Minamoto no Takaakira (源高明)
MINAMOTO no Takaakira (914 - January 17, 983) was a court noble in the Heian period. He was Emperor Daigo's 10th prince. His mother was MINAMOTO no Chikako. His homyo (a name given to a person who enters the Buddhist priesthood) was Kakunen.
He erected a magnificent estate in Shijo of Ukyo in Kyoto, called 'Saikyu-sadaijin.'
His sisters from the same mother were Imperial Princess Isoko (also known as Imperial Princess Kinshi) and Imperial Princess Gashi (also known as Imperial Princess Masako).
MINAMOTO no Takaakira was also known as Issei Genji (Emperor's son who went out of Imperial family and had Genji name), a noble personage who excelled as a scholar at the chogi (Imperial court ceremony) and was highly respected at court through the patronage of the capable FUJIWARA no Morosuke and his daughter, FUJIWARA no Anshi, the wife of an Imperial Prince, and advanced to the post of Minister of the Left. Following the deaths of Morosuke and Anshi, Issei Genji was shunned by the Fujiwara clan and, losing his position during the Anna Incident, was forced out of political life. He was one model for the character of Genji HIKARU in the "Genji Monogatari" (The Tale of Genji).
In 920, at the age of 7, Takaakira demoted from nobility to subject and took the name Genji. In 929, he was promoted to Jushiinojo (Junior Fourth Rank, Upper Grade). In 939, he was elevated to the position of Sangi (councilor). He rose to the rank of Chunagon (vice-councilor of state) and Dainagon (chief councilor of state), and in 967 assumed the position of udaijin (Minister of the Right) as well as Sakone no daisho (Right General of the Imperial Guard).
Takaakira had a liking for academics, excelling at chogi (Imperial Court ceremony), Yusoku kojitsu (court and samurai rules of ceremony and etiquette), and wrote the "Saikyuki" (Chronicles of the Western Palace). He took as his wife the third daughter of FUJIWARA no Morosuke, who had power in the Imperial Court and also excelled at the ancient customs; after her death, he married Morosuke's fifth daughter, Aimiya, further cementing their alliance and establishing Morosuke as Takaakira's supporter. His wife's older sister Anshi became the wife of Emperor Murakami and gave birth to Imperial Prince Emperor Reizei, Imperial Prince Tamehira, and Emperor Enyu, and entrusted Takaakira as the chugudaibu (The chief administrator of the Empress's household). Takaakira made his own daughter the Empress of Imperial Prince Tamehira.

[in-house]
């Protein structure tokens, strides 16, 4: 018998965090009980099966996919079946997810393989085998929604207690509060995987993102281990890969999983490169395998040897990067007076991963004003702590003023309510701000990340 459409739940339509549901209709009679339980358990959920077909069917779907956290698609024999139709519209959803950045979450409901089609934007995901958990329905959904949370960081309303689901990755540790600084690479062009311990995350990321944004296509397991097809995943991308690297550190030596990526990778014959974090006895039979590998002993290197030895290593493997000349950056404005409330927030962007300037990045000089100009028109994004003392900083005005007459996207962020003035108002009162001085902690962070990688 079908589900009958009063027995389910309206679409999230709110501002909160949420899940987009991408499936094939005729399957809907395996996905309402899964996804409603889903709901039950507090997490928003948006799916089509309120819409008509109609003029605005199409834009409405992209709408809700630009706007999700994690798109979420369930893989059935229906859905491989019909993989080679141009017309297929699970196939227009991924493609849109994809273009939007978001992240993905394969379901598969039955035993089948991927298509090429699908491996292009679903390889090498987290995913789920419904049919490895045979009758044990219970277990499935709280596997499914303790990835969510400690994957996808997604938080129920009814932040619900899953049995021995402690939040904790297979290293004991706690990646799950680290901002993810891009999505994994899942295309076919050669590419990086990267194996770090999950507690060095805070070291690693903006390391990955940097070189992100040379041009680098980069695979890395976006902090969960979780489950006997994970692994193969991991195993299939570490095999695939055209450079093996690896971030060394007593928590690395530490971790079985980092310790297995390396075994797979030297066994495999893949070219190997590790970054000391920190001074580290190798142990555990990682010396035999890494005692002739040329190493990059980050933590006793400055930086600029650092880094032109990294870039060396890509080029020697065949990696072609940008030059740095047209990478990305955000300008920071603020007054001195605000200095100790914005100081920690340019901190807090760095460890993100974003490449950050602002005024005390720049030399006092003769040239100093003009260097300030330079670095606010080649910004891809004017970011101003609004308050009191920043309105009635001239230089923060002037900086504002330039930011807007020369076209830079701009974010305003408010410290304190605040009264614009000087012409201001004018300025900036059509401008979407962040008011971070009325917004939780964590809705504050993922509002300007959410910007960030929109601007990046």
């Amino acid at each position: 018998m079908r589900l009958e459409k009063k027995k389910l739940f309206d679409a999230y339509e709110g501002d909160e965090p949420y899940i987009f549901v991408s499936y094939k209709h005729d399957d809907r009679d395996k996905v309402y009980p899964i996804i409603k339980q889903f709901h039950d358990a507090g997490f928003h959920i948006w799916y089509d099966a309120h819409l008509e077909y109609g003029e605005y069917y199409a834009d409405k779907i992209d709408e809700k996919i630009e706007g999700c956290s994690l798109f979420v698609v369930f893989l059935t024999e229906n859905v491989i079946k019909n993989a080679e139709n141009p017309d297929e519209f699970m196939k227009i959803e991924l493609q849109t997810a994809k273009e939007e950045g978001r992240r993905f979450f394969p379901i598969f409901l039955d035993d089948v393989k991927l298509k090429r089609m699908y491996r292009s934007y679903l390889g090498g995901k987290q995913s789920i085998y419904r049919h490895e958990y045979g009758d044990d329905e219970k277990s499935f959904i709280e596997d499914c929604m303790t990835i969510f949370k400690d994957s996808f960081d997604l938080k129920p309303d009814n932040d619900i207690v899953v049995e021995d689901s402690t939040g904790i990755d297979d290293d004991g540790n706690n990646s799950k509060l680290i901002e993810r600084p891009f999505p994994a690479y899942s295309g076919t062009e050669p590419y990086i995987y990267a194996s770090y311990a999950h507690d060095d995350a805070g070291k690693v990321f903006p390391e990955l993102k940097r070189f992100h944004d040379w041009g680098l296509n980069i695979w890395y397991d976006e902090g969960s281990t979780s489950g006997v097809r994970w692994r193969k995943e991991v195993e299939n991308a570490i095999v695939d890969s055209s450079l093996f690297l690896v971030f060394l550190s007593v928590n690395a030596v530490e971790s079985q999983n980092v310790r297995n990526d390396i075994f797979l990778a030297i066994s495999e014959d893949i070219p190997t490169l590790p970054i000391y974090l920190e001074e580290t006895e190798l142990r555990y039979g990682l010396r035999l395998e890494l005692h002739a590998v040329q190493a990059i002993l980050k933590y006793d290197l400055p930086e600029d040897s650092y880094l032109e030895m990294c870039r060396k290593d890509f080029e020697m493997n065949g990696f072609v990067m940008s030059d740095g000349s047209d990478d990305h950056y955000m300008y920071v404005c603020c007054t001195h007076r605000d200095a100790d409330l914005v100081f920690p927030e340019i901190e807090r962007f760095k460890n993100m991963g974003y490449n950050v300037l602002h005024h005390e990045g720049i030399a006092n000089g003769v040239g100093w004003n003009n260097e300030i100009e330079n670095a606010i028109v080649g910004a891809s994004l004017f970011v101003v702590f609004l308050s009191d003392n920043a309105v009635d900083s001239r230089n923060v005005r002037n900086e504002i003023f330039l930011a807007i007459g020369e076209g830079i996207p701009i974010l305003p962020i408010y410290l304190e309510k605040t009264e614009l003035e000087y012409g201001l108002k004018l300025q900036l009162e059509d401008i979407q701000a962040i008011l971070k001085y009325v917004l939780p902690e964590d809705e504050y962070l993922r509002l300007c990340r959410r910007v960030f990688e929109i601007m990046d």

In 968, he rose to the position of sadaijin (Minister of the Left) with the accession of Imperial Prince Norihira (later Emperor Reizei). As Emperor Reizei was mentally ill, there was an urgent need to install a successor; Imperial Prince Tamehira, his younger brother from the same mother, was a front runner for Crown Prince. However, Tamehira's younger brother, Imperial Prince Morihira (later Emperor Enyu), was established as Emperor's Reizei's crown prince. Takaakira was terribly disappointed. Takaakira's becoming a maternal relative in the future was what the Fujiwara clan had feared and, as at this time Morosuke and Anshi had both passed away, Takaakira was isolated at court.